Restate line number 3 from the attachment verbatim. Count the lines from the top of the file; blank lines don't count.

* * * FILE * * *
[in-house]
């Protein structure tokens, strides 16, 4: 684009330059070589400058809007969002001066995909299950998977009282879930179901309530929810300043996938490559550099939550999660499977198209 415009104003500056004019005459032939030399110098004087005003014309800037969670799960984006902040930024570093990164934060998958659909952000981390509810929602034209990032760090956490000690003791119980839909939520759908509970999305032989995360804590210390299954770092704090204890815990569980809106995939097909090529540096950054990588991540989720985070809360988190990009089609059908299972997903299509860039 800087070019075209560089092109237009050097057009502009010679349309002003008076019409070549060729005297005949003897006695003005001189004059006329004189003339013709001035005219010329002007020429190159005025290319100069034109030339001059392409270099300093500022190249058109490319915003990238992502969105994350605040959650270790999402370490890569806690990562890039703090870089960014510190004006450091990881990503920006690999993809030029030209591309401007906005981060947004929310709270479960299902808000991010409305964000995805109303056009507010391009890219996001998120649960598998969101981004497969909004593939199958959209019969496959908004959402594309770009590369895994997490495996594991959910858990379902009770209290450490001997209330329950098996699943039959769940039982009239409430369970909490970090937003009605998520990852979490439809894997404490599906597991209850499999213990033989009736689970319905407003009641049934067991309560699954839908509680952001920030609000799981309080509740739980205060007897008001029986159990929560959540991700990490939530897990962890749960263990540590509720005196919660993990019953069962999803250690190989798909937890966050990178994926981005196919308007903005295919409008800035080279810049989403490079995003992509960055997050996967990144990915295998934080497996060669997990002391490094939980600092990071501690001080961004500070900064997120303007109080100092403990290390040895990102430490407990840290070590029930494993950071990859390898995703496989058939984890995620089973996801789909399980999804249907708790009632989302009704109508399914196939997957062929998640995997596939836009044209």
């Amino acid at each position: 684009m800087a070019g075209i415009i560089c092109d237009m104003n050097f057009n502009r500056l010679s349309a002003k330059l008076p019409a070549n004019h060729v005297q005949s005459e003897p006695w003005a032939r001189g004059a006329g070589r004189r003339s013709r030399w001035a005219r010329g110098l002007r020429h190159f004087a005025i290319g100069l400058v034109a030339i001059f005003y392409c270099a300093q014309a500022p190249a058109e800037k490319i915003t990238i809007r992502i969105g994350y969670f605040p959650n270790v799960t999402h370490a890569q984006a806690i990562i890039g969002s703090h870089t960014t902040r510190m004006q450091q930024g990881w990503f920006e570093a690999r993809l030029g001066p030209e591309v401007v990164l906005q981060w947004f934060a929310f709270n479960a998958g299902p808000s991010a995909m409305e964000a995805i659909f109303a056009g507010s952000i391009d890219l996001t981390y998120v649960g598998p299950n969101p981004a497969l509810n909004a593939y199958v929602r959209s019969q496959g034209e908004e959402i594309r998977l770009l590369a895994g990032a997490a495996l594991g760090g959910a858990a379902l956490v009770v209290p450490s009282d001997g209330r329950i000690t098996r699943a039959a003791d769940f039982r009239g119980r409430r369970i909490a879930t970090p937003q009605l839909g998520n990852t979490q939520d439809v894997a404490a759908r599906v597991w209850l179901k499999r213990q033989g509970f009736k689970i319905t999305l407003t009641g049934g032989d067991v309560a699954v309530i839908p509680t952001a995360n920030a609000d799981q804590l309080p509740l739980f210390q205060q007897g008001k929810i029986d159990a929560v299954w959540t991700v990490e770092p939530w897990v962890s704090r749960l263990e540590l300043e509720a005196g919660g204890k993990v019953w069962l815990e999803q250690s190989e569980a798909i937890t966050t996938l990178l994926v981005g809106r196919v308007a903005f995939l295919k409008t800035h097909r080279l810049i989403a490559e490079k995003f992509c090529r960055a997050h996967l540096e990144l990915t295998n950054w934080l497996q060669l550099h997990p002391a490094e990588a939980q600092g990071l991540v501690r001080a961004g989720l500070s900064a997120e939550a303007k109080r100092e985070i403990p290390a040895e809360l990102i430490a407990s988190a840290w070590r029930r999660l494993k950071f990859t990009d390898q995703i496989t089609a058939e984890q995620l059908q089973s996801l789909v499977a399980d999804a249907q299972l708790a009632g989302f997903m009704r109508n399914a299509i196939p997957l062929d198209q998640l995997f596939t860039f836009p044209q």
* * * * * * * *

């Amino acid at each position: 684009m800087a070019g075209i415009i560089c092109d237009m104003n050097f057009n502009r500056l010679s349309a002003k330059l008076p019409a070549n004019h060729v005297q005949s005459e003897p006695w003005a032939r001189g004059a006329g070589r004189r003339s013709r030399w001035a005219r010329g110098l002007r020429h190159f004087a005025i290319g100069l400058v034109a030339i001059f005003y392409c270099a300093q014309a500022p190249a058109e800037k490319i915003t990238i809007r992502i969105g994350y969670f605040p959650n270790v799960t999402h370490a890569q984006a806690i990562i890039g969002s703090h870089t960014t902040r510190m004006q450091q930024g990881w990503f920006e570093a690999r993809l030029g001066p030209e591309v401007v990164l906005q981060w947004f934060a929310f709270n479960a998958g299902p808000s991010a995909m409305e964000a995805i659909f109303a056009g507010s952000i391009d890219l996001t981390y998120v649960g598998p299950n969101p981004a497969l509810n909004a593939y199958v929602r959209s019969q496959g034209e908004e959402i594309r998977l770009l590369a895994g990032a997490a495996l594991g760090g959910a858990a379902l956490v009770v209290p450490s009282d001997g209330r329950i000690t098996r699943a039959a003791d769940f039982r009239g119980r409430r369970i909490a879930t970090p937003q009605l839909g998520n990852t979490q939520d439809v894997a404490a759908r599906v597991w209850l179901k499999r213990q033989g509970f009736k689970i319905t999305l407003t009641g049934g032989d067991v309560a699954v309530i839908p509680t952001a995360n920030a609000d799981q804590l309080p509740l739980f210390q205060q007897g008001k929810i029986d159990a929560v299954w959540t991700v990490e770092p939530w897990v962890s704090r749960l263990e540590l300043e509720a005196g919660g204890k993990v019953w069962l815990e999803q250690s190989e569980a798909i937890t966050t996938l990178l994926v981005g809106r196919v308007a903005f995939l295919k409008t800035h097909r080279l810049i989403a490559e490079k995003f992509c090529r960055a997050h996967l540096e990144l990915t295998n950054w934080l497996q060669l550099h997990p002391a490094e990588a939980q600092g990071l991540v501690r001080a961004g989720l500070s900064a997120e939550a303007k109080r100092e985070i403990p290390a040895e809360l990102i430490a407990s988190a840290w070590r029930r999660l494993k950071f990859t990009d390898q995703i496989t089609a058939e984890q995620l059908q089973s996801l789909v499977a399980d999804a249907q299972l708790a009632g989302f997903m009704r109508n399914a299509i196939p997957l062929d198209q998640l995997f596939t860039f836009p044209q």